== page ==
GHS CVTE program receives work boots, will showcase student portfolios Thursday


Jack Porter

Vocational students were gifted safety footwear from the BRUNT FOOTWEAR COMPANY

BEN CARPENTER, Arts and Culture Editor

This week, the GHS vocational program is hosting two special events. On Wednesday, many vocational students will be receiving work boots donated by BRUNT Workwear, and on Thursday, a showcase is planned for several students to demonstrate their skills.

Brenda Waslick, head of GHS’ CVTE program, said that this event was part of an effort to emphasize the importance of vocational education and the strength of Gloucester’s shops. She reached out to BRUNT Workwear earlier this year in order to attract attention to the program and its many benefits.

“[BRUNT] gives back to communities in the form of boots and safety PPE, which has become ubiquitous due to the pandemic,” Waslick said. “I want to thank them for their generosity. It elevates the importance of safety and is being validated by the outside.

“These programs have four-year training, you come out with a safety certification, hot works credentials, and your hours count towards your license,” Waslick said. “WT Rich is looking for workers to project managers, where you can make 6-figure salaries. I have more businesses looking for workers than I have workers looking for businesses.”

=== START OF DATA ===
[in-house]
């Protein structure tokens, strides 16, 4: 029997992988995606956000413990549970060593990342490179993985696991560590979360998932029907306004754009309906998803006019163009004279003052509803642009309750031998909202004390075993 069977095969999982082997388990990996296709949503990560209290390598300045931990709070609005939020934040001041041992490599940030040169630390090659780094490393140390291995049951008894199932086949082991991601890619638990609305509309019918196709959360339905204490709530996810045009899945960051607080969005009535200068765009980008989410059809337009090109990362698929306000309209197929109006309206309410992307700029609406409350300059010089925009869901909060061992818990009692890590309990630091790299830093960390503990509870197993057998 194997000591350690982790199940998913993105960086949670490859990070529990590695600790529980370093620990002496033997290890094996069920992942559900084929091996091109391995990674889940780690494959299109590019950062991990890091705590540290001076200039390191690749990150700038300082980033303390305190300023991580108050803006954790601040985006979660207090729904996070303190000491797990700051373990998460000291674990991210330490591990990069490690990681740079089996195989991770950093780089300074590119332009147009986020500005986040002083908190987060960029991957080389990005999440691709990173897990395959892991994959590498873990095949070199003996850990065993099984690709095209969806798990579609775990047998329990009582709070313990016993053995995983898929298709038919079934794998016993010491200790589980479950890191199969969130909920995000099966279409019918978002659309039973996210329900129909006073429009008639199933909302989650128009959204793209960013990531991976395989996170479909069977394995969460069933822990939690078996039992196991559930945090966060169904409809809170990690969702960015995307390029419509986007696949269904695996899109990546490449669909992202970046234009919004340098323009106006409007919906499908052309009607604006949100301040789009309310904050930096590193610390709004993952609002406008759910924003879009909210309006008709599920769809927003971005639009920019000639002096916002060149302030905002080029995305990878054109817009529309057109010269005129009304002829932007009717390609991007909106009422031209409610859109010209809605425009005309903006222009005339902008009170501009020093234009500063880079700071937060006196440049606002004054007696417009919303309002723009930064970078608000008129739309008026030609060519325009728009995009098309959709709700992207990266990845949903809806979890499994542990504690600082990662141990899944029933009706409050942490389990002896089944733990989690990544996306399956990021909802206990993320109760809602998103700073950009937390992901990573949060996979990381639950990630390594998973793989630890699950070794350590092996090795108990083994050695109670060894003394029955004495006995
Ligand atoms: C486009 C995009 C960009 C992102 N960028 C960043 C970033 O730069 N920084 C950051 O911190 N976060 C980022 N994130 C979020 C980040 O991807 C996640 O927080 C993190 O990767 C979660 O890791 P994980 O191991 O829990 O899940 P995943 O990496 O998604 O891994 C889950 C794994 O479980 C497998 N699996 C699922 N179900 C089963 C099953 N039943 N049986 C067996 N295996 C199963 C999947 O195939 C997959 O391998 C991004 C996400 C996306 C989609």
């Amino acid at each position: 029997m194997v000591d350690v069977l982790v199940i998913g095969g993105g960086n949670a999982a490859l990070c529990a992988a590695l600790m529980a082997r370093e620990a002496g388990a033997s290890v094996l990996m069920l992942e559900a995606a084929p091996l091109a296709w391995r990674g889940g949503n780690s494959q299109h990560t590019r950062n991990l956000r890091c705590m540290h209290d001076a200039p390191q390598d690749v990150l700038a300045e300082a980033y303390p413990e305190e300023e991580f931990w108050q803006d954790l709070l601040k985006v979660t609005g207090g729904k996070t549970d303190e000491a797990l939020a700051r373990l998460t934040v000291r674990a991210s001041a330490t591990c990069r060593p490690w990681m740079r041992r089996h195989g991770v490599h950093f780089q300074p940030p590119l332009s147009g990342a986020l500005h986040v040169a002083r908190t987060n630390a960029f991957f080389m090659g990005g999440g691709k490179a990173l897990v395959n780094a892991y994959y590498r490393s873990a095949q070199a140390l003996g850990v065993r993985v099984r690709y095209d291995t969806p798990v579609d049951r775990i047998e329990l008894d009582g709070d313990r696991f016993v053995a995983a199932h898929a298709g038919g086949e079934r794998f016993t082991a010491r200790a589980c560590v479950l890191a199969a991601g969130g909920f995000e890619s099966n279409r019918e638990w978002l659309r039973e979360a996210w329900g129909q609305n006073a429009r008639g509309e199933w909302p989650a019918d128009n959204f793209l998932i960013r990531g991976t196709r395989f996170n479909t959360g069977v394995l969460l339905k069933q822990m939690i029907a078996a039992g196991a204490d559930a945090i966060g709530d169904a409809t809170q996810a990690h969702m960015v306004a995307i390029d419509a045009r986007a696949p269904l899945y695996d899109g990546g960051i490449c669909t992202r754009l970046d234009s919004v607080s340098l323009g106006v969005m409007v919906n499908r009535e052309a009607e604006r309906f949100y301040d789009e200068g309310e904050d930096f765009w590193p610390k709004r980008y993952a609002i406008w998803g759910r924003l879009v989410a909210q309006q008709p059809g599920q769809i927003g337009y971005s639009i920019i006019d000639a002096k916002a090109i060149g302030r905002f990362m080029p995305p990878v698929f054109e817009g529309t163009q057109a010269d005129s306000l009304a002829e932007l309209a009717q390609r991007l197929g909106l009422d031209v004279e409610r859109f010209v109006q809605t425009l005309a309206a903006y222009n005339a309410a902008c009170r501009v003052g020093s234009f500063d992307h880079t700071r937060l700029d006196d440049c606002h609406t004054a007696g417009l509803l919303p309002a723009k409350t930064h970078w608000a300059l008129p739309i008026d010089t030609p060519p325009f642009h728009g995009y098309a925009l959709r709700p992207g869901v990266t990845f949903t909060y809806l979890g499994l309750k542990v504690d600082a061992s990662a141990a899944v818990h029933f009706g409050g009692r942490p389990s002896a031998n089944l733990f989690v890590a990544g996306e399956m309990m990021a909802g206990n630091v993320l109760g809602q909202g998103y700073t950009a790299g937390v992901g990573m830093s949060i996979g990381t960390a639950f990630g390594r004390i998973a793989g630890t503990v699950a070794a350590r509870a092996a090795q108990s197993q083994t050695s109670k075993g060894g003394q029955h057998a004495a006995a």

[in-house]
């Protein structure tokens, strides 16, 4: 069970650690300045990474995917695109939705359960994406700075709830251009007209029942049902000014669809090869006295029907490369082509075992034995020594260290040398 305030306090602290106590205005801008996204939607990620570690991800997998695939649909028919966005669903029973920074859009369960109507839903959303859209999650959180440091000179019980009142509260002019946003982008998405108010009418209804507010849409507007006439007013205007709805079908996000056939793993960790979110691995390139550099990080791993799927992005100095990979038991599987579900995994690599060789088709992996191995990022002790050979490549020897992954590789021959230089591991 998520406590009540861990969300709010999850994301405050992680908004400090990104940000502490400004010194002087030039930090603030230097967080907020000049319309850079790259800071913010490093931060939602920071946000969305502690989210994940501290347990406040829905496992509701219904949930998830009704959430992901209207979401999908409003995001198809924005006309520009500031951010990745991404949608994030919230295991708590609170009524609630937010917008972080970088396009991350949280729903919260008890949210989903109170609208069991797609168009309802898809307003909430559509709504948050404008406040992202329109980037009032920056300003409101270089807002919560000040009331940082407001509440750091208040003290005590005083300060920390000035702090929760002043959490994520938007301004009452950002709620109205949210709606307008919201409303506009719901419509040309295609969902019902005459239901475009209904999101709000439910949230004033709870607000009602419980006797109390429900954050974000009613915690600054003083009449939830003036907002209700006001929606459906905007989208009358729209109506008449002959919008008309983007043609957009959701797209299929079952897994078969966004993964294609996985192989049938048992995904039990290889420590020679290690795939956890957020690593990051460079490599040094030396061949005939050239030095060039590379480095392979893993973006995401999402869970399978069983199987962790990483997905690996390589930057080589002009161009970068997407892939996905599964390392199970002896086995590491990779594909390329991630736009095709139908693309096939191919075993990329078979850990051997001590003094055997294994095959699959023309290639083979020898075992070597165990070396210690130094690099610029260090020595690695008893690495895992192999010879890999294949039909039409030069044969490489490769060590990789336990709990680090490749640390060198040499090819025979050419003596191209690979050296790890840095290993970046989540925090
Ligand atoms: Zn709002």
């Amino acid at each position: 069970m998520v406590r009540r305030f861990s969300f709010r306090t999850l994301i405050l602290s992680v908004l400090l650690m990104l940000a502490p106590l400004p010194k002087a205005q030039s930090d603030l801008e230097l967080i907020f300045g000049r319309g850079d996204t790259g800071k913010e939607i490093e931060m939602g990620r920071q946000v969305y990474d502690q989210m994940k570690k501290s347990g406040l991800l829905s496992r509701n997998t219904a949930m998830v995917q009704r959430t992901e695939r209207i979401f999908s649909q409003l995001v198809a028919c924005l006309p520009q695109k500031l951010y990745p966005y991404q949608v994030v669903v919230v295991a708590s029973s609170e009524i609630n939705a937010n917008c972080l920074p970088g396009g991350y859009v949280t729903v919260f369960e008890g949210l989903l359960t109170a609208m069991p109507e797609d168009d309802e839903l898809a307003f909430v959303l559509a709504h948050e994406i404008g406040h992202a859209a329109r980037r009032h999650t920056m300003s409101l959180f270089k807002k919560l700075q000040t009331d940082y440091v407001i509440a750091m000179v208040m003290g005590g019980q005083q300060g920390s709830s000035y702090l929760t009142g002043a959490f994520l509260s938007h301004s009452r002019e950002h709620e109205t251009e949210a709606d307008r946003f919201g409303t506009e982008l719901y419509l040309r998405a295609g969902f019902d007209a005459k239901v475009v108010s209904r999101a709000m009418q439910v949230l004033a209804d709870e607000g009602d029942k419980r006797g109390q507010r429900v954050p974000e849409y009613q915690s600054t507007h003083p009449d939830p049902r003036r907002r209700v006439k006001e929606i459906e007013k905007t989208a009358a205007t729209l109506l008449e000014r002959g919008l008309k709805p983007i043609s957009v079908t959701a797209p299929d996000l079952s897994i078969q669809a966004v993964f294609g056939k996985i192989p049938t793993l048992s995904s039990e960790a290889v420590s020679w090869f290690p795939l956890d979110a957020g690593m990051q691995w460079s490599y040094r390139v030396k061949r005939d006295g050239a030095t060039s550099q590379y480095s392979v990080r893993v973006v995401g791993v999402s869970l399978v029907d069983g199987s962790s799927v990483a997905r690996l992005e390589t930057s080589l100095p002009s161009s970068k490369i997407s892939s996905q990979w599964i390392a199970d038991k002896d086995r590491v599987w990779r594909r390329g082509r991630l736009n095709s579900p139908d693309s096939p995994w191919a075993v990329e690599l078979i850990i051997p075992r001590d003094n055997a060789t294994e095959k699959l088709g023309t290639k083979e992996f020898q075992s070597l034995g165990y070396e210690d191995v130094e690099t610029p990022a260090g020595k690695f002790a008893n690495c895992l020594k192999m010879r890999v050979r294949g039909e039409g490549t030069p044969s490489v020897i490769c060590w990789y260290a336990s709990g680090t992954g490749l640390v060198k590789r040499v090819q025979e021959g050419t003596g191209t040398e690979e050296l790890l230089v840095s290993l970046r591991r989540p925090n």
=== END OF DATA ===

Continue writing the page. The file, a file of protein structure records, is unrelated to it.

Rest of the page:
In December, the city granted official transportation for CVTE students, and have been covered by city insurance since earlier this year. Some GHS students have even been contracted for reconstructions of the police station and the Sawyer Free Library. Eligibility for such jobs begins January of students’ junior years, where they generally make $17-34 per hour.

Valued at approximately $150 each, the 98 boots represent a combined nearly $15,000 value. Waslick emphasized the high level of dedication and skill shown by each of Wednesday’s awardees.

“The students getting boots are showing commitment,” Waslick said. “They’re not leaving the program . They’re seniors who are graduating and going into the trades, or underclassmen who are staying in the program.”

According to Waslick, the trade skills offered by GHS are classified by the state as “non-traditional female shops,” a designation indicating that the majority of participants are men.

“The city [of Gloucester] wanted to address that gap, to add a non-traditional male shop,” Waslick said. There are currently plans to start a medical-assistant program within the next few years, which is expected to be a “non-traditional male shop.”

On Thursday evening at 5:30, the CVTE program will be hosting its first-ever student showcase in the GHS auditorium. One student from each shop will be presenting their professional portfolio. Awards will also be given out for top-performing students.